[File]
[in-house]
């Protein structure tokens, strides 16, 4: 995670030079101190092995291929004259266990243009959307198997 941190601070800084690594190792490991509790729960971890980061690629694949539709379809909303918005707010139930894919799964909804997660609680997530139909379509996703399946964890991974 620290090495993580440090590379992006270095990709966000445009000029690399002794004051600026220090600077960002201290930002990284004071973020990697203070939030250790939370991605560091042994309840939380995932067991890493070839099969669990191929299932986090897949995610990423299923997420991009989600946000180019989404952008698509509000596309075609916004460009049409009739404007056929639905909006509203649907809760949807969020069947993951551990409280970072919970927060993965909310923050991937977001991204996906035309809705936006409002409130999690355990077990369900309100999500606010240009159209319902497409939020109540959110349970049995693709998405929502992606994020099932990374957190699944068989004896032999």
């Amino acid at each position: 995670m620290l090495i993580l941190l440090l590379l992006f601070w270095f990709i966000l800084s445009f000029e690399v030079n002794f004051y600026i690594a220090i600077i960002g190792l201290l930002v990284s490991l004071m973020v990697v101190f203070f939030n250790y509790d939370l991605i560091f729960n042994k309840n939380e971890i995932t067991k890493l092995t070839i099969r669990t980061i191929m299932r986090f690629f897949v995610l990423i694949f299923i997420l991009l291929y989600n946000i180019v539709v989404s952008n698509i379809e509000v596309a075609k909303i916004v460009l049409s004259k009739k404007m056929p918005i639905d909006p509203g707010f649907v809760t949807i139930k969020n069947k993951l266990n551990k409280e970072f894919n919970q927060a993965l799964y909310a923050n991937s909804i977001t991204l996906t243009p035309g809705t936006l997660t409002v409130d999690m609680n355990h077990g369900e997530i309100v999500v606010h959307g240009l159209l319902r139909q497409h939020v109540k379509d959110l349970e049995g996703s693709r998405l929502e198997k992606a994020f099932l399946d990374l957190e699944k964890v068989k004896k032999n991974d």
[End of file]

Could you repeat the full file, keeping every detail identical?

[in-house]
């Protein structure tokens, strides 16, 4: 995670030079101190092995291929004259266990243009959307198997 941190601070800084690594190792490991509790729960971890980061690629694949539709379809909303918005707010139930894919799964909804997660609680997530139909379509996703399946964890991974 620290090495993580440090590379992006270095990709966000445009000029690399002794004051600026220090600077960002201290930002990284004071973020990697203070939030250790939370991605560091042994309840939380995932067991890493070839099969669990191929299932986090897949995610990423299923997420991009989600946000180019989404952008698509509000596309075609916004460009049409009739404007056929639905909006509203649907809760949807969020069947993951551990409280970072919970927060993965909310923050991937977001991204996906035309809705936006409002409130999690355990077990369900309100999500606010240009159209319902497409939020109540959110349970049995693709998405929502992606994020099932990374957190699944068989004896032999």
């Amino acid at each position: 995670m620290l090495i993580l941190l440090l590379l992006f601070w270095f990709i966000l800084s445009f000029e690399v030079n002794f004051y600026i690594a220090i600077i960002g190792l201290l930002v990284s490991l004071m973020v990697v101190f203070f939030n250790y509790d939370l991605i560091f729960n042994k309840n939380e971890i995932t067991k890493l092995t070839i099969r669990t980061i191929m299932r986090f690629f897949v995610l990423i694949f299923i997420l991009l291929y989600n946000i180019v539709v989404s952008n698509i379809e509000v596309a075609k909303i916004v460009l049409s004259k009739k404007m056929p918005i639905d909006p509203g707010f649907v809760t949807i139930k969020n069947k993951l266990n551990k409280e970072f894919n919970q927060a993965l799964y909310a923050n991937s909804i977001t991204l996906t243009p035309g809705t936006l997660t409002v409130d999690m609680n355990h077990g369900e997530i309100v999500v606010h959307g240009l159209l319902r139909q497409h939020v109540k379509d959110l349970e049995g996703s693709r998405l929502e198997k992606a994020f099932l399946d990374l957190e699944k964890v068989k004896k032999n991974d």